Unemployment rate: One of the key indicators of the
health of an economic system is its ability to provide a
job for any one who wants to work.
Unemployment rate is the percentage of people in the
labour force who are not working but are actively
looking employment and willing to work.
Unemployment rate = (Unemployed Popn./Labor force)*100
46% (2008 est.)
42% (2004 est.)
Inflation: It means a sustained increase in the
average level of prices of all goods and services. The
most widely used measure of inflation is the
consumers price index (CPI). Price stability- the
absence of inflation- is a second major sign of the
health of an economy.
The rate at which the general level of prices for goods
and services is rising, and, subsequently, purchasing
power is falling. Central banks attempt to stop severe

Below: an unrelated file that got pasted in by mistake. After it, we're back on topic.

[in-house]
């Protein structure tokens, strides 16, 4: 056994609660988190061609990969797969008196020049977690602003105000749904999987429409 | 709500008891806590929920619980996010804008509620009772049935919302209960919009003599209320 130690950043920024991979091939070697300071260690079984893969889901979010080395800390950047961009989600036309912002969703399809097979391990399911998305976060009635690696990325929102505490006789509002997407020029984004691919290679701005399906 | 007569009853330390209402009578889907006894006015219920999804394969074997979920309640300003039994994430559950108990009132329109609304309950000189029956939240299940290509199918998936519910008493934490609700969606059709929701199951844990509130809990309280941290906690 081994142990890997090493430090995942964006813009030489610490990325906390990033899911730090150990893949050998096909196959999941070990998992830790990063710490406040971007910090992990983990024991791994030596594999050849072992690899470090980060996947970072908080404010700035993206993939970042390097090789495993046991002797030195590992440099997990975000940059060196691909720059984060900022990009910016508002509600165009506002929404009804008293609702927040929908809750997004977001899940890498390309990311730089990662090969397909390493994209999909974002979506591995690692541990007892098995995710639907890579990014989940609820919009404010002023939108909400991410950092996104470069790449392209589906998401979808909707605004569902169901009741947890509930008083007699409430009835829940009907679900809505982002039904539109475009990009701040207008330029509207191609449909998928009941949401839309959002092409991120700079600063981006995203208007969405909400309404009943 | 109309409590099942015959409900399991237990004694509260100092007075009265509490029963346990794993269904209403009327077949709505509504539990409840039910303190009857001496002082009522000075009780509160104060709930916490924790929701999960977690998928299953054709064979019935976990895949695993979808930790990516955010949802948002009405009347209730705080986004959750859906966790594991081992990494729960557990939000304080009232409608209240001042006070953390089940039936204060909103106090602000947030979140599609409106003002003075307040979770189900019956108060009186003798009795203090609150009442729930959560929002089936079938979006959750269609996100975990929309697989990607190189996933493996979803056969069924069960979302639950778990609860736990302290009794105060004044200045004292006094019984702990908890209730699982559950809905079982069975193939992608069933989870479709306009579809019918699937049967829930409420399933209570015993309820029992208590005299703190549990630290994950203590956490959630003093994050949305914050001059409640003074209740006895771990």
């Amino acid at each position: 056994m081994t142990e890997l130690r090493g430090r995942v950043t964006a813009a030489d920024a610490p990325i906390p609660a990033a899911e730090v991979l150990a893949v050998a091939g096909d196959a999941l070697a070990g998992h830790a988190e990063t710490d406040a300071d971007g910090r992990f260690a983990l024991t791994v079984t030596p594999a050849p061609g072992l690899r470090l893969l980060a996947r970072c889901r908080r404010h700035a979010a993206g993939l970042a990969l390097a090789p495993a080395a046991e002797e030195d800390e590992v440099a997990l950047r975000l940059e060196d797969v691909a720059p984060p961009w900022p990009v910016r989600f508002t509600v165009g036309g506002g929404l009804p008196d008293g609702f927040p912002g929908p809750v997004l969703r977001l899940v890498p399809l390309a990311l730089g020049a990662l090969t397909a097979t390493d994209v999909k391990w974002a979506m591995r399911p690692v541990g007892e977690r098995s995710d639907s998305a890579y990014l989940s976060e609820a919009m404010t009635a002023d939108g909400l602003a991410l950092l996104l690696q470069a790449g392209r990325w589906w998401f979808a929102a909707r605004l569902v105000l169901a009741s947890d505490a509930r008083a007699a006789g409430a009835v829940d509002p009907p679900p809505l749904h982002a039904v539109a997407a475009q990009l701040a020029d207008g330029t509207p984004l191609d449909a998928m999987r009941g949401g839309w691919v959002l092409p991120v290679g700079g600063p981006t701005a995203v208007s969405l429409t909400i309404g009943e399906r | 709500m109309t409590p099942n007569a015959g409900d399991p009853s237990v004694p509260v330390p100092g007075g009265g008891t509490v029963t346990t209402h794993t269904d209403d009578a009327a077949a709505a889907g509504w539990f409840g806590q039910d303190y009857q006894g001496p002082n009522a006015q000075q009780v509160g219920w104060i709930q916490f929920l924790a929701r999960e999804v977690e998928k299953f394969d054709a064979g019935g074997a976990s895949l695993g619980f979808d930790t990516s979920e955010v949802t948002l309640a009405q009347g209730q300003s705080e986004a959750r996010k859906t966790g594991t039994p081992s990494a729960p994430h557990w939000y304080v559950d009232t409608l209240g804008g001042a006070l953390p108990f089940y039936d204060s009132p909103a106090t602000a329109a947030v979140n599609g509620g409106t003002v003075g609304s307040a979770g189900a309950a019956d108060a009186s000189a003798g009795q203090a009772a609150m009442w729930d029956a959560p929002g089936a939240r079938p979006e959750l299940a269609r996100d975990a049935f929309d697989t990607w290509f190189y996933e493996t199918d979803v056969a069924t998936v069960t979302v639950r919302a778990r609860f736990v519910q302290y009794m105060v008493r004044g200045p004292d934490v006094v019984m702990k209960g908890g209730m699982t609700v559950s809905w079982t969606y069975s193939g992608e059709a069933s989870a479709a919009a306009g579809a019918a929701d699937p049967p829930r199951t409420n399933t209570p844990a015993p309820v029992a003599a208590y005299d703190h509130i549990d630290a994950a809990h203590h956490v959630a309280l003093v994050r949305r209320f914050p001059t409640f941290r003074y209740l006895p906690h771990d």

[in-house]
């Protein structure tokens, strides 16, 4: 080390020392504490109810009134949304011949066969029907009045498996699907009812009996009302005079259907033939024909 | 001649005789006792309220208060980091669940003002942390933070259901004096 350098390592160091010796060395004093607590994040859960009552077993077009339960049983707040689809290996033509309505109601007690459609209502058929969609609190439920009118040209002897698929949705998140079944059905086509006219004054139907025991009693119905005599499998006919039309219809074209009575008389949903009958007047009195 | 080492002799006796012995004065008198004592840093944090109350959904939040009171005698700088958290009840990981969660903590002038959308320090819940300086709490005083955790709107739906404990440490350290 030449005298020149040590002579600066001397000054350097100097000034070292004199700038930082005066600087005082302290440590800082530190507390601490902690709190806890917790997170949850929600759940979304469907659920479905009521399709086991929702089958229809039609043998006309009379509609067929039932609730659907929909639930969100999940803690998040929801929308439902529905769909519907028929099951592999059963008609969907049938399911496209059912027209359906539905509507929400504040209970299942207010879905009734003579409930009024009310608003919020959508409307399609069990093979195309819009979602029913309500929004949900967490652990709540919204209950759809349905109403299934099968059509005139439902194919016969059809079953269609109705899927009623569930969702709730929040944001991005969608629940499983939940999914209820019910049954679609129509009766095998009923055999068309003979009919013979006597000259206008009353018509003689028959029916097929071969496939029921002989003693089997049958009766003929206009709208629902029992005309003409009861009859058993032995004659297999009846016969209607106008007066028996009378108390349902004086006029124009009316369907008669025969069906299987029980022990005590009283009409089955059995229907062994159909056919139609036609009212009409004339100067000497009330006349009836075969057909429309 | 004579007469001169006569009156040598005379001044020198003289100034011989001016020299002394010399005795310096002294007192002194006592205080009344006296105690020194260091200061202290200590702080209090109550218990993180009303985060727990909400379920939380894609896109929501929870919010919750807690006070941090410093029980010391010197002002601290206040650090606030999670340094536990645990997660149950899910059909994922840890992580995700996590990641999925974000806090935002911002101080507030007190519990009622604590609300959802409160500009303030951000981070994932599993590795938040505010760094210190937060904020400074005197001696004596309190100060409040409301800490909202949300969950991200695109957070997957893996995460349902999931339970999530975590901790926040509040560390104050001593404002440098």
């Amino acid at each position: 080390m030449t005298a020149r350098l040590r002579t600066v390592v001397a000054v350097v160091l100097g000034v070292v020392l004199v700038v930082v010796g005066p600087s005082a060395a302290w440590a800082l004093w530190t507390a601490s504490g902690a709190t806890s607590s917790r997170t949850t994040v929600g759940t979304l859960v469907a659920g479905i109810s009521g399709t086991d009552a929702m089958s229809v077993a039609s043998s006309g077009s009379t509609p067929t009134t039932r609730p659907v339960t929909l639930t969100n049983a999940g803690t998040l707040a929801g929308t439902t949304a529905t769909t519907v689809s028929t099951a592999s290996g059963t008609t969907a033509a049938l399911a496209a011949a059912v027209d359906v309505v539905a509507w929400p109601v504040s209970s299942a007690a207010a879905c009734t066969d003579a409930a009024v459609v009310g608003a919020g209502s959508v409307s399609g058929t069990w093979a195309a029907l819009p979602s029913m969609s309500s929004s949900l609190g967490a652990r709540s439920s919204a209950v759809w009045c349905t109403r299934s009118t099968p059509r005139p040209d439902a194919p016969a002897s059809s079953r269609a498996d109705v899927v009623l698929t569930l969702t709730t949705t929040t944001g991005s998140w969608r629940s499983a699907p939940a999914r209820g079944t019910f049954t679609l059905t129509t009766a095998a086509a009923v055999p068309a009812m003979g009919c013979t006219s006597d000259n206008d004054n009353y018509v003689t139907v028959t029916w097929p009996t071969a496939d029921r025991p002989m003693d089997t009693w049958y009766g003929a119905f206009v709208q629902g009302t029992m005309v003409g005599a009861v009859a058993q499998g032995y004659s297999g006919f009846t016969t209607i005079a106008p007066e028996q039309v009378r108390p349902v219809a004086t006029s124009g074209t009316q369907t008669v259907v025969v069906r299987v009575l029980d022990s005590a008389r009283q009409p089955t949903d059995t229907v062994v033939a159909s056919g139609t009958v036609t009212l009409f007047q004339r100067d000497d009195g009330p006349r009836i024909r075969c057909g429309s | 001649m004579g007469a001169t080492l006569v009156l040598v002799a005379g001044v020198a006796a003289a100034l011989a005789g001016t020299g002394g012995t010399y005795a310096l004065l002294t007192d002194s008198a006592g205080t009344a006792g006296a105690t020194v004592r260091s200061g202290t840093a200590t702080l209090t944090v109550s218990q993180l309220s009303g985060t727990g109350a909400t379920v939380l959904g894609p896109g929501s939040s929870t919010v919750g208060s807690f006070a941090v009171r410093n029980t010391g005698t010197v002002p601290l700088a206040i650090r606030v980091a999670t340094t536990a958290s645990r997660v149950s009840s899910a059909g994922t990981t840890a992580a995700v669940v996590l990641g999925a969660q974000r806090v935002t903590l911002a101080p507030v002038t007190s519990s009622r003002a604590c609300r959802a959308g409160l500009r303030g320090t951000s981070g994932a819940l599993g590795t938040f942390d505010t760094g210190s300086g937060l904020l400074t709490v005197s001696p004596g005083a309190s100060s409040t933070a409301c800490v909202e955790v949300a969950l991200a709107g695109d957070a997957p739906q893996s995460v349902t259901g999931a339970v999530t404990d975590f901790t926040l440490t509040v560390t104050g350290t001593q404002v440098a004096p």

inflation in an attempt to keep the excessive growth of
prices to a minimum.
Economic growth: It is a third major sign of
economic health. The economy must grow to
provide jobs for new workers and to provide every
one with a rising standard of living.
An increase in the capacity of an economy to
produce goods and services, compared from
one period of time to another.
For comparing one country's economic growth to
another, GDP or GNP per capita should be used
Growth rate = (This year GDP – Last year GDP)/Last
Gross Domestic Products (GDP): Gross
domestic product is the main measurement of
aggregate economic activity.
It is defined as the value of all final goods and
services produced within a country in a given year.
It means quantities of goods and service multiplied
by the market price of the goods and services.
Nominal GDP refers to unadjusted for the effects of
inflation where as real GDP is the data adjusted for
the effects of inflation.